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Interim Guidance for Airline Cabin Crews, Cleaning Personnel and Cargo Personnel: How to Protect Yourself and Others from Ebola Virus Disease

Prepared by: Public Health Agency of Canada
Page last reviewed: August 25, 2014

The following guidance provides precautions to be taken by airline cabin crews (flight attendants) and cleaning and cargo personnel when someone on a commercial aircraft is ill and Ebola Virus Disease (EVD) is suspected. This guidance is based on currently available information and is subject to change as new information becomes available. It should be read in conjunction with employer-specific operating procedures.

An outbreak of EVD has affected several countries in West Africa including Guinea, Liberia, Sierra Leone and Nigeria. EVD is a rare and severe viral disease that can infect both humans and non-human primates (monkeys, gorillas, etc.).

When infected, people can become very ill, with sudden onset of fever, intense weakness, muscle pain, headache and sore throat. This is followed by vomiting, diarrhea, rash, and in some cases, internal and external bleeding. The time from exposure to the onset of symptoms can range from 2 to 21 days. There is currently no specific licensed treatment or vaccine for EVD.

EVD does not spread easily from person to person. It is spread through direct contact with infected blood and other body fluids of ill persons, not through casual contact. Persons with EVD can only spread the disease to others once symptoms begin.

According to the World Health Organization (WHO), the risk of transmission of EVD during air travel is low.  On the small chance that someone on the plane is sick with symptoms of EVD, the likelihood of other passengers and crew having contact with their body fluids is even smaller. Usually when someone is sick with EVD, they are so unwell that they cannot travel.

For further information about EVD, visit the Ebola virus disease page.

Management of an ill person

If a passenger or other cabin crew member becomes ill with symptoms that are consistent with EVD (as noted above) and they have recently been a resident in or travelled to any of the affected countries listed on the Agency’s travel site, within the last 21 days:

  • Provide the ill person with a surgical mask to cover their nose and mouth, if toleratedFootnote 1. If not tolerated, ask the person to cover their nose and mouth with a tissue.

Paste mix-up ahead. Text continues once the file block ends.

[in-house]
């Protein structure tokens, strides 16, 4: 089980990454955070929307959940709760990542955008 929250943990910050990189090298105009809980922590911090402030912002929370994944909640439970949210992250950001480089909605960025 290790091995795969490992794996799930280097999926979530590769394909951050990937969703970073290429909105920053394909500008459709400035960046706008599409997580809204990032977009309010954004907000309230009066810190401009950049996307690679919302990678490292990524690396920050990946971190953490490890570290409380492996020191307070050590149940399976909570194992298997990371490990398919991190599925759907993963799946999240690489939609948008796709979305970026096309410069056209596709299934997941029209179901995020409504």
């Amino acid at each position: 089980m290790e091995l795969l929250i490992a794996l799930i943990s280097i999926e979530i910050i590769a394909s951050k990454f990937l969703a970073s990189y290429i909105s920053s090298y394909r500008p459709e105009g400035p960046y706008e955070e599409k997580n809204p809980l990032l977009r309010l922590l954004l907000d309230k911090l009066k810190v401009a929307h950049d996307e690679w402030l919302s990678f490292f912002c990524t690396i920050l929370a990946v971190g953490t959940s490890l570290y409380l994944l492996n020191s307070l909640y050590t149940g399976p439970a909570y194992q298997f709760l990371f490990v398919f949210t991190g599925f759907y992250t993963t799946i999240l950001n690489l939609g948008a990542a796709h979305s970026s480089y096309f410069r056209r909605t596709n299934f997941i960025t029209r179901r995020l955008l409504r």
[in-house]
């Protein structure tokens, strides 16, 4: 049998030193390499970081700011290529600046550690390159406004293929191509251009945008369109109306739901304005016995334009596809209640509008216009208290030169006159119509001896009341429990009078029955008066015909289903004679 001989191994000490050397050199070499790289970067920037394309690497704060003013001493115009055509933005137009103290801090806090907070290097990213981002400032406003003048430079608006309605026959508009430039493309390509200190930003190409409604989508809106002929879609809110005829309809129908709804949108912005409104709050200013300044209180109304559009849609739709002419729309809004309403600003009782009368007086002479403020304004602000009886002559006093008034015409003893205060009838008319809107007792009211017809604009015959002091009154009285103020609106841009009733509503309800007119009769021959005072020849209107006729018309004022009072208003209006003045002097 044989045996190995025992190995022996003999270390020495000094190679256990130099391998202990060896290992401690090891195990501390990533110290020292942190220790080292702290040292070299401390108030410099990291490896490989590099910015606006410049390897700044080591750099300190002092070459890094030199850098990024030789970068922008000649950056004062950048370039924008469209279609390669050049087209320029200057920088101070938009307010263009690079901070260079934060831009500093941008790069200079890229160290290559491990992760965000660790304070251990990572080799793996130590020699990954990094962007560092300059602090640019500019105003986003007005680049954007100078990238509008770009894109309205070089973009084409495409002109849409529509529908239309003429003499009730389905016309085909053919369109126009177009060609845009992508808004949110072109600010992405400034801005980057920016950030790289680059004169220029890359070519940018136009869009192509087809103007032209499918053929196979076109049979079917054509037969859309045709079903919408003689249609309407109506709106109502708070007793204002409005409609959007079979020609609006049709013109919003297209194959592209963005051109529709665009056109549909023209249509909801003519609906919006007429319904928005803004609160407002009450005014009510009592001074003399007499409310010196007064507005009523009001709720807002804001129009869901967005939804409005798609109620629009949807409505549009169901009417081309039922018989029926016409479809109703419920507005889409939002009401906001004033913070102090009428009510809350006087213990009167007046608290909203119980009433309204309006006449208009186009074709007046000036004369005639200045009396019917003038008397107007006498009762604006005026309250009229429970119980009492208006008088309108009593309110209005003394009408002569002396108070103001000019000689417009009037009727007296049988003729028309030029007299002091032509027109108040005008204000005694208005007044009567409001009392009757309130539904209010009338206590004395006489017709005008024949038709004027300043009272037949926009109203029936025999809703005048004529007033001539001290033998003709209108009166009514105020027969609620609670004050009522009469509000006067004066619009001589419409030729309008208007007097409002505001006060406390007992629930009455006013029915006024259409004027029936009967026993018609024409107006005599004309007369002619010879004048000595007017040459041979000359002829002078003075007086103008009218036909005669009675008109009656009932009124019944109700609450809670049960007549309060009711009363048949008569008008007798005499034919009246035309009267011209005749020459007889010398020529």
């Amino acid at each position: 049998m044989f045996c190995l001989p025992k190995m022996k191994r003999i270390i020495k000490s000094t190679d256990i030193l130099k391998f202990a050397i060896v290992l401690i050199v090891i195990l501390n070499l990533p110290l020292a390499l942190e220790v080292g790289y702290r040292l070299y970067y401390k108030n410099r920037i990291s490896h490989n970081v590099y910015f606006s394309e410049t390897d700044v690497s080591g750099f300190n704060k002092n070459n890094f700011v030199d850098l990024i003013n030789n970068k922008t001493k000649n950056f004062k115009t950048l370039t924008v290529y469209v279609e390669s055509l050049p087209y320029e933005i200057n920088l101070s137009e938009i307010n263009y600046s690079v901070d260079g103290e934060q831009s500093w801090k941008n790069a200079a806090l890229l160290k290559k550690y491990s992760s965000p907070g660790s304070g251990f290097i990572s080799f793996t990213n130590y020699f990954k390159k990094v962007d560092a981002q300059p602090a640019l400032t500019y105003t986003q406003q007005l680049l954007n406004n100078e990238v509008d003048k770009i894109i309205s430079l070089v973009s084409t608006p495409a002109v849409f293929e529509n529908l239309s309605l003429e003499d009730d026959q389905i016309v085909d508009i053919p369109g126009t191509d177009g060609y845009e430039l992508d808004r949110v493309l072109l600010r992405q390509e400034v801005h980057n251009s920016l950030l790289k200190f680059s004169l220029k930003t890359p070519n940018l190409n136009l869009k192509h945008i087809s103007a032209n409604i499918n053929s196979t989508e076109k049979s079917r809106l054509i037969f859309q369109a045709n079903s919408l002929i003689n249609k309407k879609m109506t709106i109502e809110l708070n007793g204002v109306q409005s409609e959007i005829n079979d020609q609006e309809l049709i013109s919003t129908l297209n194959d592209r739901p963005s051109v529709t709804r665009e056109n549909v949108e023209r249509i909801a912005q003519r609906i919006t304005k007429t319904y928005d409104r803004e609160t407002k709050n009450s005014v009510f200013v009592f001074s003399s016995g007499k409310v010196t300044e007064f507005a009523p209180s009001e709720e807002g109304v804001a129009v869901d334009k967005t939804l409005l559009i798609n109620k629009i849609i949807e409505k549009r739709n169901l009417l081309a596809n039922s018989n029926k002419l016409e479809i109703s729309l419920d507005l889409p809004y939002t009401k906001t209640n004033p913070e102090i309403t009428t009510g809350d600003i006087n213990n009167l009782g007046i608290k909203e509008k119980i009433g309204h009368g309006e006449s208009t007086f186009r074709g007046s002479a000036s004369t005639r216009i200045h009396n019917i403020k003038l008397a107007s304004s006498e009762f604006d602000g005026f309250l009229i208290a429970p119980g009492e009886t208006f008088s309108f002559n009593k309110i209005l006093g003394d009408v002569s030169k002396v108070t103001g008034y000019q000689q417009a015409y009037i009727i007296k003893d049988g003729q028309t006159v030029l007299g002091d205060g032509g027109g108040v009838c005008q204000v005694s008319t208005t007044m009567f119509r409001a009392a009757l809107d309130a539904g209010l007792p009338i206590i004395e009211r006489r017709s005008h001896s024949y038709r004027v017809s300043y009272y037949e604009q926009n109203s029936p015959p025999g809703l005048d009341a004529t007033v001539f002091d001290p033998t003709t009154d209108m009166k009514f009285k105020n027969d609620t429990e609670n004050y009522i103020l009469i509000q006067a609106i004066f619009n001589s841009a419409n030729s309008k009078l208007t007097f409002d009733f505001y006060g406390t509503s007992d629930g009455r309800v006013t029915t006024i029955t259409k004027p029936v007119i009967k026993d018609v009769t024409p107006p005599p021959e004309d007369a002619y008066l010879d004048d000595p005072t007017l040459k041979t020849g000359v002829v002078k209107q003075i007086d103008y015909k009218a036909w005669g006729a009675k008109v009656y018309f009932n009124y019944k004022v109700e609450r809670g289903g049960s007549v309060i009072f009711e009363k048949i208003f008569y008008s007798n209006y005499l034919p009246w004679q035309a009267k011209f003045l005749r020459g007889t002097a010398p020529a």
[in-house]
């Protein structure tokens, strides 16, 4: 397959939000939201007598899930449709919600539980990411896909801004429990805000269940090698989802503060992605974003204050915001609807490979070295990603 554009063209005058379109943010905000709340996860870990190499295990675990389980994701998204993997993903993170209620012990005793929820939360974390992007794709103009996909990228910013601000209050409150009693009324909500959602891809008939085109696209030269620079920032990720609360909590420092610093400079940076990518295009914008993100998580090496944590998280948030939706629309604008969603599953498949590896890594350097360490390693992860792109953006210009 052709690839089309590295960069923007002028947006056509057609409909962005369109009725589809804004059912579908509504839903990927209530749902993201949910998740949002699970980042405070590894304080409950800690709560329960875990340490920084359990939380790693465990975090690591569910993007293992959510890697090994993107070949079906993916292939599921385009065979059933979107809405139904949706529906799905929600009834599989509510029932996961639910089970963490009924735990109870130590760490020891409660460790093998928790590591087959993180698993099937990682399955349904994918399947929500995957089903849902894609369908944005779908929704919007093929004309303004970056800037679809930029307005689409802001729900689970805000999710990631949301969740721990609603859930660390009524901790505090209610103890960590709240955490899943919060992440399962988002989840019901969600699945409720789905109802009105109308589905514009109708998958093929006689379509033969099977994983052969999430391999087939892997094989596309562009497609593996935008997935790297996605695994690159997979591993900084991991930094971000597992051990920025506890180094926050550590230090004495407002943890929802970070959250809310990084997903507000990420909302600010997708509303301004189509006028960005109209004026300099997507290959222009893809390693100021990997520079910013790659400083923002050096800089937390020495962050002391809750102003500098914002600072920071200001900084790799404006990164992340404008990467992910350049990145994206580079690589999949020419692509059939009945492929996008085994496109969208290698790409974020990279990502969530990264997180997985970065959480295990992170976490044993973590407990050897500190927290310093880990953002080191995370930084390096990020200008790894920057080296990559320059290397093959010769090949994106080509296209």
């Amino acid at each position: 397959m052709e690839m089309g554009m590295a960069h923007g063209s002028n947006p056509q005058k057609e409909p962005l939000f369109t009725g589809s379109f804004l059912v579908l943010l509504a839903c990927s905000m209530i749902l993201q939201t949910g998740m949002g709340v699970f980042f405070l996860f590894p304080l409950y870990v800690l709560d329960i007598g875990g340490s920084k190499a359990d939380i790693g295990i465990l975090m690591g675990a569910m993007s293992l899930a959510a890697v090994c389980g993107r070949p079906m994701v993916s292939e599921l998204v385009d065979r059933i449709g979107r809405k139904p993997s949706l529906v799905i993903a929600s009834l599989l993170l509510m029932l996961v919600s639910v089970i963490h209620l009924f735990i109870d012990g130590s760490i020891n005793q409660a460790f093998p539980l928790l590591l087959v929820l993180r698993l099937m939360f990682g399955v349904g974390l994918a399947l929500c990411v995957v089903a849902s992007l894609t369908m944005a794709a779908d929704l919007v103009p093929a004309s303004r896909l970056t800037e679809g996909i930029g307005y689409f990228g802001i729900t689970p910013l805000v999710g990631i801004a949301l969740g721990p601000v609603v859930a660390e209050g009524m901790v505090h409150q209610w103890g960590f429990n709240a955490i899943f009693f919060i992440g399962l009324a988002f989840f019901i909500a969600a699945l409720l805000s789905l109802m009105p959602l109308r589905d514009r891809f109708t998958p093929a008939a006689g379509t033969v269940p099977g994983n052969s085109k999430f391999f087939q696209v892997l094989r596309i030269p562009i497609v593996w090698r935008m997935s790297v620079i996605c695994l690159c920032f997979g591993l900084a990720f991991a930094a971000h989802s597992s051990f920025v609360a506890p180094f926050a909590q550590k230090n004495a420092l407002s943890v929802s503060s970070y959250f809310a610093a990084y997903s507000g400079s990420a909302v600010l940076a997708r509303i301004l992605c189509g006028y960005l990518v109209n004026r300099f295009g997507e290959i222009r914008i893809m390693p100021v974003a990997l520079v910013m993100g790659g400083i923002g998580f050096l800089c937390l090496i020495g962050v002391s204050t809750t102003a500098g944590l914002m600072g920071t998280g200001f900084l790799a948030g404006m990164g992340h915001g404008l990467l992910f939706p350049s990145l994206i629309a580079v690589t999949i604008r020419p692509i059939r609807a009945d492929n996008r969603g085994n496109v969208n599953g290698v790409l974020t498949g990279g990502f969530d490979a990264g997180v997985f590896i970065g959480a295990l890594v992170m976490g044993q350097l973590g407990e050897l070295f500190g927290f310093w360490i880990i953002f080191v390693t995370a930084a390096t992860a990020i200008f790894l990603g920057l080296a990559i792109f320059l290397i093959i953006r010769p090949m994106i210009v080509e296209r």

• If the ill person is vomiting, provide them with an air sickness bag.
  • Provide the ill person with a plastic bag for disposing of soiled tissues and used air sickness bags.
  • Encourage the ill person to clean their hands by washing with soap and waterFootnote 2 or, when hands are not visibly soiled, using alcohol-based hand rub (ABHR).
  • If possible, keep the ill person separate from others. Ideally, the ill person should be close to a washroom for their exclusive use.
  • Keep contact with the ill passenger to the minimum possible. Assign one cabin crew member (two if the person needs more assistance) to take care of the ill person, preferably those who have already been in contact with the ill person.

Infection prevention and control protocols for cabin crew when EVD is suspected

  • Clean hands after every contact with the ill person/their belongings or immediate environment. Clean hands by washing with soap and waterFootnote 2 or, when hands are not visibly soiled, using ABHR
  • In addition to cleaning hands, cabin crew members who are assisting the ill person should use appropriate Personal Protective Equipment (PPE), as per employer’s occupational health and safety protocol and as recommended in the International Civil Aviation Organization (ICAO) Universal Precaution KitFootnote 3 , such as impermeable disposable gloves.
  • Treat all body fluids (such as phlegm, diarrhoea, vomit, or blood) as potentially infectious.